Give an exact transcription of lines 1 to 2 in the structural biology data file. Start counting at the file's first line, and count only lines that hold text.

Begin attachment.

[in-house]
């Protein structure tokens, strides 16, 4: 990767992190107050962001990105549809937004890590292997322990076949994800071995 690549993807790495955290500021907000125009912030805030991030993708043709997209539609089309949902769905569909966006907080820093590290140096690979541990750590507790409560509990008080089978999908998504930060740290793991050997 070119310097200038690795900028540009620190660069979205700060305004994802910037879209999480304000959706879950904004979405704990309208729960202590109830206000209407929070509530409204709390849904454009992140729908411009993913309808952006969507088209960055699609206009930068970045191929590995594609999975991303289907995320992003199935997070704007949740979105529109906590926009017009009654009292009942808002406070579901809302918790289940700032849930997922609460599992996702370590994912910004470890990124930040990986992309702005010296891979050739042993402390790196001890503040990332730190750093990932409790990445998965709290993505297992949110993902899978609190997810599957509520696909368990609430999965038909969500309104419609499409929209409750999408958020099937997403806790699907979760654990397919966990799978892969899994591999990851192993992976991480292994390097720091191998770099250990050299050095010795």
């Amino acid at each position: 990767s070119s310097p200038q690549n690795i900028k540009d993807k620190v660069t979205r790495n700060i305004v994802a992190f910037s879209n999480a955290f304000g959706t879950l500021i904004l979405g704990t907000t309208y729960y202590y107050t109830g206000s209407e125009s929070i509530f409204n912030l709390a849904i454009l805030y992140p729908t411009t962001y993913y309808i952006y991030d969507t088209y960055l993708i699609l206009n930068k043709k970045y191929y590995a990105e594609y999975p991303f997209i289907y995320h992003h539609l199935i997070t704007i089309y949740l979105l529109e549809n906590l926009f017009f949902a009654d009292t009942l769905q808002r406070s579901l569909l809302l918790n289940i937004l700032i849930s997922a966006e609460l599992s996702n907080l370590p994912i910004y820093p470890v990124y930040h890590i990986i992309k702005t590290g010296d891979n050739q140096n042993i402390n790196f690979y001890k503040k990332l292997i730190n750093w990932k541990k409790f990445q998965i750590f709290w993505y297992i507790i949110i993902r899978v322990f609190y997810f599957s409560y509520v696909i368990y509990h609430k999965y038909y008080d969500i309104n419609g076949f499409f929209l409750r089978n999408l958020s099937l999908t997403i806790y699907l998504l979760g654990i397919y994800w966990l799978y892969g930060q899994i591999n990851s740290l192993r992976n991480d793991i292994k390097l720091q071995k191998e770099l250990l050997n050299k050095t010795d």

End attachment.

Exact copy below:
[in-house]
């Protein structure tokens, strides 16, 4: 990767992190107050962001990105549809937004890590292997322990076949994800071995 690549993807790495955290500021907000125009912030805030991030993708043709997209539609089309949902769905569909966006907080820093590290140096690979541990750590507790409560509990008080089978999908998504930060740290793991050997 070119310097200038690795900028540009620190660069979205700060305004994802910037879209999480304000959706879950904004979405704990309208729960202590109830206000209407929070509530409204709390849904454009992140729908411009993913309808952006969507088209960055699609206009930068970045191929590995594609999975991303289907995320992003199935997070704007949740979105529109906590926009017009009654009292009942808002406070579901809302918790289940700032849930997922609460599992996702370590994912910004470890990124930040990986992309702005010296891979050739042993402390790196001890503040990332730190750093990932409790990445998965709290993505297992949110993902899978609190997810599957509520696909368990609430999965038909969500309104419609499409929209409750999408958020099937997403806790699907979760654990397919966990799978892969899994591999990851192993992976991480292994390097720091191998770099250990050299050095010795």